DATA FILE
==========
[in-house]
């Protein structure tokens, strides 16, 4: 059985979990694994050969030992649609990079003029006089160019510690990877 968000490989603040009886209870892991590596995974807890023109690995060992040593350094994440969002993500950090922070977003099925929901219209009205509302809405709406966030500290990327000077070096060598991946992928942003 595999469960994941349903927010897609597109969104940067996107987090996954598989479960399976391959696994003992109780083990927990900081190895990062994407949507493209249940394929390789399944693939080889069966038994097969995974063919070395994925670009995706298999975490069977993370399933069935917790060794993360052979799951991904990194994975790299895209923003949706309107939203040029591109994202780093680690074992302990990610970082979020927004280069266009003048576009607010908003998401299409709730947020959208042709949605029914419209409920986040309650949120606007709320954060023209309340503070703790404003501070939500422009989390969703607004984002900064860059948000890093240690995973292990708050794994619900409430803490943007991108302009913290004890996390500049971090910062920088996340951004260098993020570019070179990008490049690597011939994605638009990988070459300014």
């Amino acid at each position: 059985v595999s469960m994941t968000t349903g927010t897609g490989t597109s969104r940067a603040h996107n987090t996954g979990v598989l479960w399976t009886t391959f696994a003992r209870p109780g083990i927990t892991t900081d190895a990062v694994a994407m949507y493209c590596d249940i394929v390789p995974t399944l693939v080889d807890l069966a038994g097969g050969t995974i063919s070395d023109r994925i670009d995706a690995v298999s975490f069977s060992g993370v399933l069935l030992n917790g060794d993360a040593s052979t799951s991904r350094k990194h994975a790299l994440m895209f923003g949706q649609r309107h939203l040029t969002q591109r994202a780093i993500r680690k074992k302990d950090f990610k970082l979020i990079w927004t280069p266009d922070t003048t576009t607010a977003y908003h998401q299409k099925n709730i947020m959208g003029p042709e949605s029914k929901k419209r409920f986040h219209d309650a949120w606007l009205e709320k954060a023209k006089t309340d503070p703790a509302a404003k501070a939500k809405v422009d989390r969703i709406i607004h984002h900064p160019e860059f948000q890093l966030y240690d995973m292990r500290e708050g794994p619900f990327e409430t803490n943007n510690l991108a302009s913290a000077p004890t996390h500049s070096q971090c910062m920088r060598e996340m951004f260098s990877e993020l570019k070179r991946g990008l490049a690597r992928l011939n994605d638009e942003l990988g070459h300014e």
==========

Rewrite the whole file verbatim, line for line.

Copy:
[in-house]
């Protein structure tokens, strides 16, 4: 059985979990694994050969030992649609990079003029006089160019510690990877 968000490989603040009886209870892991590596995974807890023109690995060992040593350094994440969002993500950090922070977003099925929901219209009205509302809405709406966030500290990327000077070096060598991946992928942003 595999469960994941349903927010897609597109969104940067996107987090996954598989479960399976391959696994003992109780083990927990900081190895990062994407949507493209249940394929390789399944693939080889069966038994097969995974063919070395994925670009995706298999975490069977993370399933069935917790060794993360052979799951991904990194994975790299895209923003949706309107939203040029591109994202780093680690074992302990990610970082979020927004280069266009003048576009607010908003998401299409709730947020959208042709949605029914419209409920986040309650949120606007709320954060023209309340503070703790404003501070939500422009989390969703607004984002900064860059948000890093240690995973292990708050794994619900409430803490943007991108302009913290004890996390500049971090910062920088996340951004260098993020570019070179990008490049690597011939994605638009990988070459300014």
């Amino acid at each position: 059985v595999s469960m994941t968000t349903g927010t897609g490989t597109s969104r940067a603040h996107n987090t996954g979990v598989l479960w399976t009886t391959f696994a003992r209870p109780g083990i927990t892991t900081d190895a990062v694994a994407m949507y493209c590596d249940i394929v390789p995974t399944l693939v080889d807890l069966a038994g097969g050969t995974i063919s070395d023109r994925i670009d995706a690995v298999s975490f069977s060992g993370v399933l069935l030992n917790g060794d993360a040593s052979t799951s991904r350094k990194h994975a790299l994440m895209f923003g949706q649609r309107h939203l040029t969002q591109r994202a780093i993500r680690k074992k302990d950090f990610k970082l979020i990079w927004t280069p266009d922070t003048t576009t607010a977003y908003h998401q299409k099925n709730i947020m959208g003029p042709e949605s029914k929901k419209r409920f986040h219209d309650a949120w606007l009205e709320k954060a023209k006089t309340d503070p703790a509302a404003k501070a939500k809405v422009d989390r969703i709406i607004h984002h900064p160019e860059f948000q890093l966030y240690d995973m292990r500290e708050g794994p619900f990327e409430t803490n943007n510690l991108a302009s913290a000077p004890t996390h500049s070096q971090c910062m920088r060598e996340m951004f260098s990877e993020l570019k070179r991946g990008l490049a690597r992928l011939n994605d638009e942003l990988g070459h300014e």